Ms FORREST (Murchison) - Mr President, I will start with congratulating Her Excellency Honourable Barbara Baker on her appointment as our new Governor, and I look forward to ongoing engagement with her.
Further, I acknowledge and sincerely thank our previous Governor, Kate Warner, our first - and obviously not the last - female Governor. She has held this position in an exemplary manner. Kate Warner was a trail blazer in the legal world, a wonderful role model for all women and girls. A strong and fearless advocate for Tasmania and the areas on which she focused her work. Her work promoting restorative justice, more effective sentencing options, and gender equality will not be forgotten. I am sure she is not done yet. I am sure we would all agree that she has been an exemplar.
Ms FORREST (Murchison) - Mr President, Tasmania and Australia are quite different places now as opposed to when the Premier delivered his address. We are facing, and will continue to face, significant financial pressures in coming months as our health services face enormous pressure to provide care for those who need it for matters other than and including COVID-19.
We know COVID-19 will put significant and hopefully not overwhelming demand on all our health-related resources - human, supplies and other resources and financial. It is vital all Tasmanians heed the advice proactively, responsibly and with a real appreciation of the reality that the inconvenience we all experience may actually avoid the deaths of many vulnerable members of our community, our own loved ones and even ourselves.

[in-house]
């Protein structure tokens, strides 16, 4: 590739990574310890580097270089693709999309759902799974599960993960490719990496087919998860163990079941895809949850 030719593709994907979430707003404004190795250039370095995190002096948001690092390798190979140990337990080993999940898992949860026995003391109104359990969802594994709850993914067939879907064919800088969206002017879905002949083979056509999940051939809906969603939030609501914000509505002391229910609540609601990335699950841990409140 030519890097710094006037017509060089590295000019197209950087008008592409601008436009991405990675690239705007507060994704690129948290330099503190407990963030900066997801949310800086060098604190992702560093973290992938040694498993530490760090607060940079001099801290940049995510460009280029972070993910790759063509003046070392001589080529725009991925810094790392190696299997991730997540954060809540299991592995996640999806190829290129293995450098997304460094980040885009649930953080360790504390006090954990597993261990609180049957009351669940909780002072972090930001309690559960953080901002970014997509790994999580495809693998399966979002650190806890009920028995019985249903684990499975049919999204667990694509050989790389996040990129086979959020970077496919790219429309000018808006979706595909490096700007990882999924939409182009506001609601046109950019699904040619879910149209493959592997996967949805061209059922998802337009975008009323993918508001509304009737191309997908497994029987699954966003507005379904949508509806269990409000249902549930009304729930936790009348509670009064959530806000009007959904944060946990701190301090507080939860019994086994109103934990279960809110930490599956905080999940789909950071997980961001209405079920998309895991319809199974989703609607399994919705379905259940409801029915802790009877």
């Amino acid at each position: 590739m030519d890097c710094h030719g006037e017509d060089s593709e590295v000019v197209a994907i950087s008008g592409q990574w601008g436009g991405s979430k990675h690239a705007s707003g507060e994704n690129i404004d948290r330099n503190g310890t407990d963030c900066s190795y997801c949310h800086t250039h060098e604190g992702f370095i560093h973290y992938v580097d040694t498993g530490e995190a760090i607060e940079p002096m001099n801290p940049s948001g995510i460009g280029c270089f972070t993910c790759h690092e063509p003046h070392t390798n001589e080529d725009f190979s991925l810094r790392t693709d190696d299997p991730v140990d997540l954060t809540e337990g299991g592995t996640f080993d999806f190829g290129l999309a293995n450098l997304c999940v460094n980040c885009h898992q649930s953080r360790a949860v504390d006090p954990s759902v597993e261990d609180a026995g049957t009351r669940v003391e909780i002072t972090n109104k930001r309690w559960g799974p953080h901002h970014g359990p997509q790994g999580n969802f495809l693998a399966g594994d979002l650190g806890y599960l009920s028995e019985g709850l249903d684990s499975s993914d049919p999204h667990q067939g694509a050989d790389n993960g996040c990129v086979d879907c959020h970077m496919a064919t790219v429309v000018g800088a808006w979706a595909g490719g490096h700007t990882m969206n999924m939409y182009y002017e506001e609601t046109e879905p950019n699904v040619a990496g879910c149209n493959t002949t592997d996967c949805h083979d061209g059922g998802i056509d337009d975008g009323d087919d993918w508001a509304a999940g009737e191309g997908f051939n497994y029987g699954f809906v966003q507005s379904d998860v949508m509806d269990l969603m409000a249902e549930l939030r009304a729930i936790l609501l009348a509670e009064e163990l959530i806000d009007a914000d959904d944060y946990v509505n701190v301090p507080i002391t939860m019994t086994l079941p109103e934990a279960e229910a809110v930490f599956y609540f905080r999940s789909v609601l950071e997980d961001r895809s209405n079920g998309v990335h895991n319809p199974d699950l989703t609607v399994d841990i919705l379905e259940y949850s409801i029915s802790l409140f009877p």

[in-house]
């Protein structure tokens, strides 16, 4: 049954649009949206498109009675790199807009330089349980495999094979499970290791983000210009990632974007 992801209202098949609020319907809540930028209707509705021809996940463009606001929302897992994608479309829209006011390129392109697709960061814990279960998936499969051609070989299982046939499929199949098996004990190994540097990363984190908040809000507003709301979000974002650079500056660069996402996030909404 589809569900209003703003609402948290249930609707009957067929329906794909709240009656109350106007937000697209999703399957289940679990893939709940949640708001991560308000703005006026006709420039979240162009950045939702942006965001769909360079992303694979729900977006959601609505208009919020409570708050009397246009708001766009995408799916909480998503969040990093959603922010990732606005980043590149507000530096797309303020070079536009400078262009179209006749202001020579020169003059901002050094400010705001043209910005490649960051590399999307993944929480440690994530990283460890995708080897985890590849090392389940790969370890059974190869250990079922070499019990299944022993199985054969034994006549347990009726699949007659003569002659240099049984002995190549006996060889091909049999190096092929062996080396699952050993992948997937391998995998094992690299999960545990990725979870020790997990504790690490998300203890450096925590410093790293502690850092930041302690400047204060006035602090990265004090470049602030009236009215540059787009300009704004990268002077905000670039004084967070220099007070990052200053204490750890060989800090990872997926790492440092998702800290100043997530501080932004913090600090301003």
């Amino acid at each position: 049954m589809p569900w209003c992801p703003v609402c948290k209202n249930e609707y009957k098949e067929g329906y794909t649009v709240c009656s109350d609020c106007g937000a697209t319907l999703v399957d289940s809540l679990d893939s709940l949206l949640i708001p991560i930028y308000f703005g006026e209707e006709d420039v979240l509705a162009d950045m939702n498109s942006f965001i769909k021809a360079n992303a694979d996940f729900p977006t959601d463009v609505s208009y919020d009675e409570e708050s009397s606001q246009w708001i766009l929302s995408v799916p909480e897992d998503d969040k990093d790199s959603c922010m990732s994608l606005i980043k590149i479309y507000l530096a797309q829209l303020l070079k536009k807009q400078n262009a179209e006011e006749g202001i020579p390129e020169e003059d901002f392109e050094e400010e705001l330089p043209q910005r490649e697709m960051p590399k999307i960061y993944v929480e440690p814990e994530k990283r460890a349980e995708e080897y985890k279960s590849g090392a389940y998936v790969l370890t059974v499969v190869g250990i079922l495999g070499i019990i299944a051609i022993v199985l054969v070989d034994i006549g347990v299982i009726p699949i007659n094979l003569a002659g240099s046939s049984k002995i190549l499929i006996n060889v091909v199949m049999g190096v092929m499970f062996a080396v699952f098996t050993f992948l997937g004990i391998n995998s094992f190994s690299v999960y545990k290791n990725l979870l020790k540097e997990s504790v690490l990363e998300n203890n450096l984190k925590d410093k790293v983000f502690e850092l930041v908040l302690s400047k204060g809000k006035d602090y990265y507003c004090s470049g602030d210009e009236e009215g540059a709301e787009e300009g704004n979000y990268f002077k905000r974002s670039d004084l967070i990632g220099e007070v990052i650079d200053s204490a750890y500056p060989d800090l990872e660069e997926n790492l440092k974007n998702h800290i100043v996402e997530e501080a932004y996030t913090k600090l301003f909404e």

Ms FORREST (Murchison) - Mr President, we all look forward to hearing good stories with happy endings, especially in these turbulent times, but we need to keep in touch with reality.
The annual State of the State speeches have been a bit of a rallying cry for the troops rather than an analysis of where we are. One could easily be forgiven for mistaking them for an election campaign launch.
Take this piece from the Premier's speech, where he was referring to our strong economy -
Without it we simply could not invest more into health, education and the essential services Tasmanians need, or take action to keep cost of living pressures down, which we have done, or to build the infrastructure our growing state needs, which we are doing.
Ms FORREST (Murchison) - Mr President, I wish to make a contribution regarding the safety of our children, particularly schoolchildren on the north-west coast. I know this is a problem around other parts of the state and for the children who attend the Boat Harbour Primary School. I am disappointed that the member for Huon did not stay to listen because I am sure it affects children in his area too.
Ms FORREST (Murchison) - Mr President, I welcome the opportunity to make some comments in reply to Her Excellency's speech on the opening of the Forty-Ninth Parliament.
I do not intend to cover areas more appropriately addressed in a reply to the state budget, which is almost upon us. I expect many of the election commitments will be reflected there.
I am pleased to note Her Excellency's comments regarding Tasmania leading the nation in electing over 50 per cent of women to the House of Assembly. Of course, until very recent times the Legislative Council has had 40 per cent female members and with the election of another woman to the seat of Prosser, we are now at 47 per cent. Indeed, we are doing well in the gender diversity measure.
Ms FORREST (Murchison ) - Mr President, I wish to make a fairly brief contribution on adjournment. In recent days a national stroke audit has been released which clearly shows disturbing truth about lack of adequate and appropriate care for victims of stroke, particularly in the north-west and north of the state.